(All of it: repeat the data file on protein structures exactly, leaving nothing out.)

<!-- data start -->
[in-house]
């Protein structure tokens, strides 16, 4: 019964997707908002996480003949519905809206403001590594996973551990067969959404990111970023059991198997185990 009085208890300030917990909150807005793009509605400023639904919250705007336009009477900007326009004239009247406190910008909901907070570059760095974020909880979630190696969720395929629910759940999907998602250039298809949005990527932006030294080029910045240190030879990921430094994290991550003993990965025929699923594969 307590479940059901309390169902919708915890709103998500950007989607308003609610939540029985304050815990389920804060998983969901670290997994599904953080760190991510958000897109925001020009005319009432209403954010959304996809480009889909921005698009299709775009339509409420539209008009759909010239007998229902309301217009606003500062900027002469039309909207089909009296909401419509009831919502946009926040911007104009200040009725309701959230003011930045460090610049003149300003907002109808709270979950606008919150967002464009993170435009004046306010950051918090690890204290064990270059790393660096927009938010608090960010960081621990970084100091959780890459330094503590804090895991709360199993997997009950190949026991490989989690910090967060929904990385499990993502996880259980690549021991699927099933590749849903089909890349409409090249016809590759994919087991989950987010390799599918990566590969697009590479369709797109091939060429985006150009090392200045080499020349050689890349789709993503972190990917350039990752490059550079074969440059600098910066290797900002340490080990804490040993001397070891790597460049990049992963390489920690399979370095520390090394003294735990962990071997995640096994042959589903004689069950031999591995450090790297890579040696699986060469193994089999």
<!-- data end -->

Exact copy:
[in-house]
């Protein structure tokens, strides 16, 4: 019964997707908002996480003949519905809206403001590594996973551990067969959404990111970023059991198997185990 009085208890300030917990909150807005793009509605400023639904919250705007336009009477900007326009004239009247406190910008909901907070570059760095974020909880979630190696969720395929629910759940999907998602250039298809949005990527932006030294080029910045240190030879990921430094994290991550003993990965025929699923594969 307590479940059901309390169902919708915890709103998500950007989607308003609610939540029985304050815990389920804060998983969901670290997994599904953080760190991510958000897109925001020009005319009432209403954010959304996809480009889909921005698009299709775009339509409420539209008009759909010239007998229902309301217009606003500062900027002469039309909207089909009296909401419509009831919502946009926040911007104009200040009725309701959230003011930045460090610049003149300003907002109808709270979950606008919150967002464009993170435009004046306010950051918090690890204290064990270059790393660096927009938010608090960010960081621990970084100091959780890459330094503590804090895991709360199993997997009950190949026991490989989690910090967060929904990385499990993502996880259980690549021991699927099933590749849903089909890349409409090249016809590759994919087991989950987010390799599918990566590969697009590479369709797109091939060429985006150009090392200045080499020349050689890349789709993503972190990917350039990752490059550079074969440059600098910066290797900002340490080990804490040993001397070891790597460049990049992963390489920690399979370095520390090394003294735990962990071997995640096994042959589903004689069950031999591995450090790297890579040696699986060469193994089999």